More fallout from the resignation of National Security Advisor Michael Flynn. Retired General Keith Kellogg takes over the role.
This may overshadow a meeting today with Israeli Prime Minister Benjamin Netanyahu.
This is a White House on the defensive now.
The spokesman says it was an erosion of trust that led to the resignation. Others don’t buy it.
Who knew what? When?
Familiar questions being asked now of the Trump Administration following the resignation of National Security Advisor Michael Flynn.
Congressional investigations are pending. “I think its likely General Flynn will at some point be asked to come and talk to the committee about both post-election activities and other activities that he would be aware of,” said Senator Roy Blunt, (R) Missouri.
“There needs to be an independent and transparent investigation because the White House knew for weeks that General Flynn misled the Vice President,” said Senate Minority Chuck Schumer, (D) New York.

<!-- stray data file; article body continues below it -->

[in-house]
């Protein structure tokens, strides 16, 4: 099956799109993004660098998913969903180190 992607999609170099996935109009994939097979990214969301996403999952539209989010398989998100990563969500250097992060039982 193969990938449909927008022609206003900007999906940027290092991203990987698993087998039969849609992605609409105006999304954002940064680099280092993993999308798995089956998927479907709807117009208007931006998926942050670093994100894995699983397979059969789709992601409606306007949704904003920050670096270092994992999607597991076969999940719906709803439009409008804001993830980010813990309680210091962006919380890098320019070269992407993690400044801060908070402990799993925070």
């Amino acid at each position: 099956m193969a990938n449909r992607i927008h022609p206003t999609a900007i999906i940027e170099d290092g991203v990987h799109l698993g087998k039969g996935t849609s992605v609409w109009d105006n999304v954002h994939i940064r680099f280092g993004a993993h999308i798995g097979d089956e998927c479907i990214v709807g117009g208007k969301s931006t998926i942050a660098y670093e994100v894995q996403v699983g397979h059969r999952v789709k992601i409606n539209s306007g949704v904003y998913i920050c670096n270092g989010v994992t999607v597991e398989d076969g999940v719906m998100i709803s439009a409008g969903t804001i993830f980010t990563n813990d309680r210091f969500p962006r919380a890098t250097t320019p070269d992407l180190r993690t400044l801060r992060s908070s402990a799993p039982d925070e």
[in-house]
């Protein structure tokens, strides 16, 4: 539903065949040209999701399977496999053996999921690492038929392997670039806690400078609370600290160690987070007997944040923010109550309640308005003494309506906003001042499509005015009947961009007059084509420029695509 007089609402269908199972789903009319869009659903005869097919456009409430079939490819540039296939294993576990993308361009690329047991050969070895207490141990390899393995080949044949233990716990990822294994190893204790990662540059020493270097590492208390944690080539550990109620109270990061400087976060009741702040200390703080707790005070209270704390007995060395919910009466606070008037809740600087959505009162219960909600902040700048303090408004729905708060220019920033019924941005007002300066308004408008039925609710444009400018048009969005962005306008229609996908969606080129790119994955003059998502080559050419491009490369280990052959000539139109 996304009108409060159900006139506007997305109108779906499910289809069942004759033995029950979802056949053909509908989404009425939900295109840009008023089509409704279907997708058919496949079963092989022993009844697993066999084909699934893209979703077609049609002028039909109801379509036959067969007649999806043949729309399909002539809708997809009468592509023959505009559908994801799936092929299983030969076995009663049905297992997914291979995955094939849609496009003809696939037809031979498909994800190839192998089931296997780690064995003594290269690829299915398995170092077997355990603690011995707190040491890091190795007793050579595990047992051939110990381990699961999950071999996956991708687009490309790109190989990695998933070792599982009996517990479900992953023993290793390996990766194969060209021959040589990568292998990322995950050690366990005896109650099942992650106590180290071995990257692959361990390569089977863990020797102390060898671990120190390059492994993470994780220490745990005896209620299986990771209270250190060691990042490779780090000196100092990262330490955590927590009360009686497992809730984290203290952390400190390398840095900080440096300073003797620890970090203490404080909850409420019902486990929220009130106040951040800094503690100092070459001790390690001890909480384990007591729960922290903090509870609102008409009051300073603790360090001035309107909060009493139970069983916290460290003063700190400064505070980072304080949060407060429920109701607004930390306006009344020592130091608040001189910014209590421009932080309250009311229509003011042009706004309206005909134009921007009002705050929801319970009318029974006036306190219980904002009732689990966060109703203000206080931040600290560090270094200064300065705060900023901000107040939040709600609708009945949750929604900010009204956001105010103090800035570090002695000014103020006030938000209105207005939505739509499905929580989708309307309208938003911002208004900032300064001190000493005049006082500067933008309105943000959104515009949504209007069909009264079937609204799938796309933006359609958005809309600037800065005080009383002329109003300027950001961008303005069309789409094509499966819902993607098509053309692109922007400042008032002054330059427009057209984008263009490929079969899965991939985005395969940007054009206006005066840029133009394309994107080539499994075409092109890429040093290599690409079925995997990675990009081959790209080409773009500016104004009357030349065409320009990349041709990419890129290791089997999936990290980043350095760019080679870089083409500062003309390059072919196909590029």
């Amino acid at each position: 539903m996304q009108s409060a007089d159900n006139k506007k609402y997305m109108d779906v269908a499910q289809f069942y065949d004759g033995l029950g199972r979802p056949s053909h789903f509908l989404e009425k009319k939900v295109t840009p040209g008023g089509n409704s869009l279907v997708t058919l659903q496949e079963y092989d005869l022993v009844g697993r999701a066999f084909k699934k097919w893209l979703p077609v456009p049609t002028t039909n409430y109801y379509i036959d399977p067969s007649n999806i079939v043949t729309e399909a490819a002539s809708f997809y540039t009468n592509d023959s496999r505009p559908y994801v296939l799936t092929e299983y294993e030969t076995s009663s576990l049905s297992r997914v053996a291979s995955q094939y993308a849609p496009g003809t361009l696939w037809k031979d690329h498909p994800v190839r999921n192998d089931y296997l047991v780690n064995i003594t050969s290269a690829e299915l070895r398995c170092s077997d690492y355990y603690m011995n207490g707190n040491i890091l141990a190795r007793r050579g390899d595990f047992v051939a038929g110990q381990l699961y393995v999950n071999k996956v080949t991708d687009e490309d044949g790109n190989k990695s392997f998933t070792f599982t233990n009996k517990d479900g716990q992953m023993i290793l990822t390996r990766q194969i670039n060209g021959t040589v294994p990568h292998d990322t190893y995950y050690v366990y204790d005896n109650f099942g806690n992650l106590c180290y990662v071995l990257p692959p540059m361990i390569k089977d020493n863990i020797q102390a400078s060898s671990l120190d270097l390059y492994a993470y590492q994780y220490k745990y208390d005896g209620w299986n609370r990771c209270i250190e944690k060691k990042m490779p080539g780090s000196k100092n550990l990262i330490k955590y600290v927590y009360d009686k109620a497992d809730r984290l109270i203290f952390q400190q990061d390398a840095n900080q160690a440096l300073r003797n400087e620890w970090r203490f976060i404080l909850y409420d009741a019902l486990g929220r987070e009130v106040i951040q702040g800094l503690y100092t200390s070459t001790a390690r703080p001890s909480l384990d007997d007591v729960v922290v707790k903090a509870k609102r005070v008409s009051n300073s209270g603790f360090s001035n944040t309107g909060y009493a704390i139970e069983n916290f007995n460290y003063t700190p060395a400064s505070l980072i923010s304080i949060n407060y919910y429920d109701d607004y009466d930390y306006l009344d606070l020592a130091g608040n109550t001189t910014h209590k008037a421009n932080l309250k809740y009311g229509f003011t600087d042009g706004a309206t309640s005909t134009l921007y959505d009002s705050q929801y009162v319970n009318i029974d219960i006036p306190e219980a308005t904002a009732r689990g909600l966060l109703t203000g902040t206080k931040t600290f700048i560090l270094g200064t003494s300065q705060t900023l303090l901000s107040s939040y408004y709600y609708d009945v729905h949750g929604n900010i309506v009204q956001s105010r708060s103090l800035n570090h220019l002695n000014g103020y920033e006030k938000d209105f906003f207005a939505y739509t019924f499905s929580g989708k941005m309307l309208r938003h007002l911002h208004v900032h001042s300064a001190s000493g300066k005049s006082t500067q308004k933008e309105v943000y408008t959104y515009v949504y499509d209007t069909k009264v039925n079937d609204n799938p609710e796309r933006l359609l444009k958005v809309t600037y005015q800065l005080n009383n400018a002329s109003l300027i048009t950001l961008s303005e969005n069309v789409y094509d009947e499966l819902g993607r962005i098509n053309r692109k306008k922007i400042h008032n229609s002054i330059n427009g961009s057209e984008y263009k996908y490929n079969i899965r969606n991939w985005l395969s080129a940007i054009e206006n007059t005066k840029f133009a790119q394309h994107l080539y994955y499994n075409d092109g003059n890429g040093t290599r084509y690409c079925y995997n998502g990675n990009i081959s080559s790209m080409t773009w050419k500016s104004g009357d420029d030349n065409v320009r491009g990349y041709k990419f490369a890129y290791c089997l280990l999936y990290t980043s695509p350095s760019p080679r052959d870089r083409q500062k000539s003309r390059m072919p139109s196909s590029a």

The official explanation from White House Spokesman Sean Spicer is their legal counsel went through a deliberate review process to determine if Flynn broke the law.
Vice President Mike Pence only learned he was misled last Thursday, 11 days after others in the White House were told.
Spicer says he didn’t, but two and a half weeks after learning Flynn misled the administration, including Vice President Mike Pence, about the nature of his phone call with the Russian ambassador, the President decided he couldn’t trust Flynn. “Whether or not he actually misled the Vice President was the issue. That was ultimately what led to the President asking for and accepting the resignation of General Flynn.” White House Press Secretary Sean Spicer.
This plays out today with the backdrop of Middle East peace as the president meets Israeli Prime Minister Benjamin Netanyahu.